Stages

Did Jefferson and Poe Collaborate in 1826? Monticello Tells Their Story

Kurysz and Lodge. Photo by Marcus Davis.

What if Edgar Allen Poe, a new student and earnest young writer at the University of Virginia, went to Monticello in July 1826 to help Thomas Jefferson with an important task. It could have happened, says playwright Thomas Geoghegan, who conjures this event in his play Monticello, directed by Anthony Irons.

The two-act play, staged in a Lakeview church basement, speculates on what might have happened. Marty Lodge plays the former president, who has suffered a stroke but is able to converse in French. His estate Monticello is deep in debt and his daughter Martha (Lori McClain) is afraid the family will lose the property. Since the approaching July 4 will be the 50th anniversary of the Declaration of Independence, Jefferson is expected to issue a statement confirming his masterpiece of revolutionary writing.

Jefferson’s nephew, Randolph (Glenn Garrabrant), is more than willing to buy the Monticello debt and take over the plantation, especially the slave Abby (Anji White). Randolph, a member of the Virginia House of Delegates, wants the former president to “clarify” his intent about the word “equal” (as in “We hold these truths to be self-evident, that all men are created equal”) and validate states’ rights in slavery over federal policy. Randolph has written his own clarification to the Declaration of Independence and he wants his uncle to sign it.

Into this hornets’ nest, Geoghegan speculates, steps young Edgar Allen Poe (Jeff Kurysz), who writes poems and stories and has an interest in science fiction. (He’s interested in space travel, specifically, traveling to the moon by hot-air balloon.) Jefferson was known to invite UVa students to dine with him and it may well have been Poe’s turn. Martha wants Poe to draft something close to Randolph’s clarification and persuade Jefferson to sign it and thus save Monticello and its slaves from being sold off.

Will Poe succeed in getting the increasingly ill Jefferson to sign something that will save Monticello? Poe, who says he is a confirmed abstainer, imbibes freely from Jefferson’s collection of fine wines and creates a document. A certain amount of magical realism pervades the hours leading up to Jefferson’s death on July 4, 1826. (That is not a spoiler; it’s history.)

The downstairs theater at St. Bonaventure Church has a wide performance space, which is designed by Carl Ulazek as a sitting room at Monticello. Through some awkward entrances and exits, the space also serves as Jefferson’s bedroom and wine cellar. Lighting is by Richard Norwood and sound by Razor Wintercastle. Jos Banks designed the costumes.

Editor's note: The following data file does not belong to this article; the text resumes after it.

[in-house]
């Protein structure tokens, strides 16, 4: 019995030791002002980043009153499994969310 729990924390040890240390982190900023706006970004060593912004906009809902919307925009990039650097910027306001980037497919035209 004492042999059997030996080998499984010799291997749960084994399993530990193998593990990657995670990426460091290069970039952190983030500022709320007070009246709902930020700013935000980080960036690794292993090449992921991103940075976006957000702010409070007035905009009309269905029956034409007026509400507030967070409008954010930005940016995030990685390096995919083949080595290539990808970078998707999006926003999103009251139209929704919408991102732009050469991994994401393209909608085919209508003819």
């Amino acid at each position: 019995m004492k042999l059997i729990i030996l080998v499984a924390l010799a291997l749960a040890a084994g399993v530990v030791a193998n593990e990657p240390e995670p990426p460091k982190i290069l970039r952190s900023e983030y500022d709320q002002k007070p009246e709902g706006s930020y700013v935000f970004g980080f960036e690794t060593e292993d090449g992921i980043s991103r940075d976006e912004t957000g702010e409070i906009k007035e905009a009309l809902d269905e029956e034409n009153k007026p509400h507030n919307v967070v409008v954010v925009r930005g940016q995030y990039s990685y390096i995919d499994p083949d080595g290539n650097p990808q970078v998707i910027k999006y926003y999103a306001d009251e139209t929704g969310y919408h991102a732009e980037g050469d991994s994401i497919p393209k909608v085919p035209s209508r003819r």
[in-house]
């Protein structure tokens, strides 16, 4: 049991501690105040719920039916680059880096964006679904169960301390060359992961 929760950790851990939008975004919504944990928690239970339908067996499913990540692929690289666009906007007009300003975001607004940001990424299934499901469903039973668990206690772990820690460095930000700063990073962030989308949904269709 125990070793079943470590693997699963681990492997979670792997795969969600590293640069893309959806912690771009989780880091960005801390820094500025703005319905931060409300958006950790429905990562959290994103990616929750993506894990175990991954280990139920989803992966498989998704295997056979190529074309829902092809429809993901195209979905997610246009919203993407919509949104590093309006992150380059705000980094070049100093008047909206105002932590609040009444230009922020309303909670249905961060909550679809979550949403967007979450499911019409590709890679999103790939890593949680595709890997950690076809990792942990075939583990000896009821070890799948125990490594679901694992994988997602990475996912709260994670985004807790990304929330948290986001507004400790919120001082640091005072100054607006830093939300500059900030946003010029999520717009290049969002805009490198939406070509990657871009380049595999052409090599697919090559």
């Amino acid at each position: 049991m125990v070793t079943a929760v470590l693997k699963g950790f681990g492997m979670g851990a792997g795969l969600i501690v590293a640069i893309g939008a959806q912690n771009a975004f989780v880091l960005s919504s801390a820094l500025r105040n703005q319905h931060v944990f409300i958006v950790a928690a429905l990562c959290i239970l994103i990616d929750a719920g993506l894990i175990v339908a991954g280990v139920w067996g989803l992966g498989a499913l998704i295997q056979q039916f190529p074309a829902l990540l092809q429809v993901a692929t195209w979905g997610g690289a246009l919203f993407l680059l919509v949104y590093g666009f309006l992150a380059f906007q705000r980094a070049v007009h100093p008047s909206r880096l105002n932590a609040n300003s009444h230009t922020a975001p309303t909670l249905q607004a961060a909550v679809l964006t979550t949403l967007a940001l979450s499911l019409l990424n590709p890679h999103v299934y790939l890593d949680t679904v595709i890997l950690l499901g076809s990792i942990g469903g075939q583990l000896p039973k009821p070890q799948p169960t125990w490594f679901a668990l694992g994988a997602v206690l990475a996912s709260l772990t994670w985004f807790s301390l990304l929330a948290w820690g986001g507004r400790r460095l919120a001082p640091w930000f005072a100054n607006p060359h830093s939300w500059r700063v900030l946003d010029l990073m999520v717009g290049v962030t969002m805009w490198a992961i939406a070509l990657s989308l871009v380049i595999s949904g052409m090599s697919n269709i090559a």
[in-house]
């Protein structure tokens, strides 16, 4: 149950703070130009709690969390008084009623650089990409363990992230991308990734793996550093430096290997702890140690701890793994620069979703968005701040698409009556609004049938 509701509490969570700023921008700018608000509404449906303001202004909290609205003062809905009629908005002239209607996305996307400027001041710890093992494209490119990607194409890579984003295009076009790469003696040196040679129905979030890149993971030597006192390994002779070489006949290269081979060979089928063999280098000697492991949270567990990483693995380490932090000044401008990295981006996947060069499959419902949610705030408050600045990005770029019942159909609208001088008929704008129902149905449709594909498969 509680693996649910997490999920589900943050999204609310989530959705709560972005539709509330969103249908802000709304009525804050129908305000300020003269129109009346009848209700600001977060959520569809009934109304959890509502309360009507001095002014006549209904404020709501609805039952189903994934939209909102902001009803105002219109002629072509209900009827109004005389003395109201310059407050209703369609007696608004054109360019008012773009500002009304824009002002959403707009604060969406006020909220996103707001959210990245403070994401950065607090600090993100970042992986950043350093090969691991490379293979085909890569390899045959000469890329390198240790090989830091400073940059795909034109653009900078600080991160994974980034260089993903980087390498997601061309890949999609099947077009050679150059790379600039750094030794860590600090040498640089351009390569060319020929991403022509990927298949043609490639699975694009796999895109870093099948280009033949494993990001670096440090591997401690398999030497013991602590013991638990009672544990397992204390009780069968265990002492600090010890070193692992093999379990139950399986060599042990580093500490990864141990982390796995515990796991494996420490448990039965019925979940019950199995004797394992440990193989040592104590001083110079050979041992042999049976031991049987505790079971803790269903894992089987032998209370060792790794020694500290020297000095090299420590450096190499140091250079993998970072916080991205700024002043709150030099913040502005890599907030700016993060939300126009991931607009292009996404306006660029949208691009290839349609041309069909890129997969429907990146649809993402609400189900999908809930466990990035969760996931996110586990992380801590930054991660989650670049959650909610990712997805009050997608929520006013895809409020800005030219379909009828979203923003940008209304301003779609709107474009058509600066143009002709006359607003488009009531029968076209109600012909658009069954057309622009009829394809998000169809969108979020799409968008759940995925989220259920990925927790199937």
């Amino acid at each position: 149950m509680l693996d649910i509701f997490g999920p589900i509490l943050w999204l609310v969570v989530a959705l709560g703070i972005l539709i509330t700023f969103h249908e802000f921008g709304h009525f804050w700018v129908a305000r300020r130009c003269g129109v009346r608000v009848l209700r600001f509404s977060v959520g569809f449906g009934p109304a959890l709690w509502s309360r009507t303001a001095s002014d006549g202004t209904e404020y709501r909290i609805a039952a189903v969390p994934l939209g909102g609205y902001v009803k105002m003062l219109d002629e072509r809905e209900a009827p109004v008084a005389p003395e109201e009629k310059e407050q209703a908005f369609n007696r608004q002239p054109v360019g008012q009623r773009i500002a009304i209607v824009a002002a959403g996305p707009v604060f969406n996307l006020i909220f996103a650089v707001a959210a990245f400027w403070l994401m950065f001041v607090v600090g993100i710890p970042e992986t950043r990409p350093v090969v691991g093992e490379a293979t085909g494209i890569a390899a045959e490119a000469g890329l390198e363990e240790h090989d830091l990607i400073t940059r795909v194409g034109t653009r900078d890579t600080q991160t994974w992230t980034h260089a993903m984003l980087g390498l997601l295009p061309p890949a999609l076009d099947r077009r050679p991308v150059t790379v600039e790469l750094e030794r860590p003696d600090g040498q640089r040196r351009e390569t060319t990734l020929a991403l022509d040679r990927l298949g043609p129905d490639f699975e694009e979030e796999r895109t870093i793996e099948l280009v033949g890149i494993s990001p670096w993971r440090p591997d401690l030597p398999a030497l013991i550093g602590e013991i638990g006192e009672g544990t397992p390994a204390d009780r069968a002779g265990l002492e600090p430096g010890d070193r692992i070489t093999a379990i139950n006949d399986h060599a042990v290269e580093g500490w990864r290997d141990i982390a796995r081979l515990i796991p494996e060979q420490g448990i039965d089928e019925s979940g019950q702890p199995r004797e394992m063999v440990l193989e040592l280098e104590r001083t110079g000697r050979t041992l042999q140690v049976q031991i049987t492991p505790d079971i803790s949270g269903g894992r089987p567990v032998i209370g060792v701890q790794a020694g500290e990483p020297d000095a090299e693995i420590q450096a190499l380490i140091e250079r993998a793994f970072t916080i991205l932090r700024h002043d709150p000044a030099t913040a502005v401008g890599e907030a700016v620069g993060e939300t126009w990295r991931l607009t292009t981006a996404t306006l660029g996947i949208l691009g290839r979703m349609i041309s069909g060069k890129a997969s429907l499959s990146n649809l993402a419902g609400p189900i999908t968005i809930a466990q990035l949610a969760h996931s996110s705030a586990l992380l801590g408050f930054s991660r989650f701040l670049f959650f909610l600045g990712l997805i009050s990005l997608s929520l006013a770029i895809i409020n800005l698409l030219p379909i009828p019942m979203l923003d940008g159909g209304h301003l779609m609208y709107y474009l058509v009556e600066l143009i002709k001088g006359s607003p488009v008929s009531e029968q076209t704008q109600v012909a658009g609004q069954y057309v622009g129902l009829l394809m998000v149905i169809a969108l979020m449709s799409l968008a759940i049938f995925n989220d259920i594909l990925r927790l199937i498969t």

The script is larded with Poe puns and references, as well as jabs about Hamilton, reflecting the animosity between the two founding fathers—the urban Federalist Hamilton and the rural Republican Jefferson. Geoghegan wrote the play two years ago and says he had the idea before that—well before Lin-Manuel Miranda’s Hamilton made its first appearance at the Public Theatre in New York.

For indeed, Geoghegan says, even now in the Trump era, the Declaration of Independence signed on July 4, 1776, is the greatest of all literary calls to resist and Jefferson was the leader of the Second Resistance, as well as the First. He says the “Second Resistance” was to Federalists who displaced the royalists as the enemies of the left. Geoghegan has placed his script online so that you can download and read it.

Geoghegan is a Chicago labor lawyer who has represented labor unions and employee groups in many significant cases in various United States district courts and courts of appeals. He represented Friends of the Parks in its successful suit to block the Chicago Park District from approving construction of the Lucas museum on park land. He has written six books, including Which  Side Are You On? (1991), cited by the National Book Critics Circle as one of the best five non-fiction books that year. His latest book, Only One Thing Can Save Us: Why America Needs a New Kind of Labor Movement, was released in December 2014.

Monticello runs two hours with one intermission at St. Bonaventure Church, 1625 W. Diversey (theater entrance is on Marshfield). Performances are Thursday-Sunday through September 3. Tickets are $20 with student discounts available.

Categories: Stages, Theater

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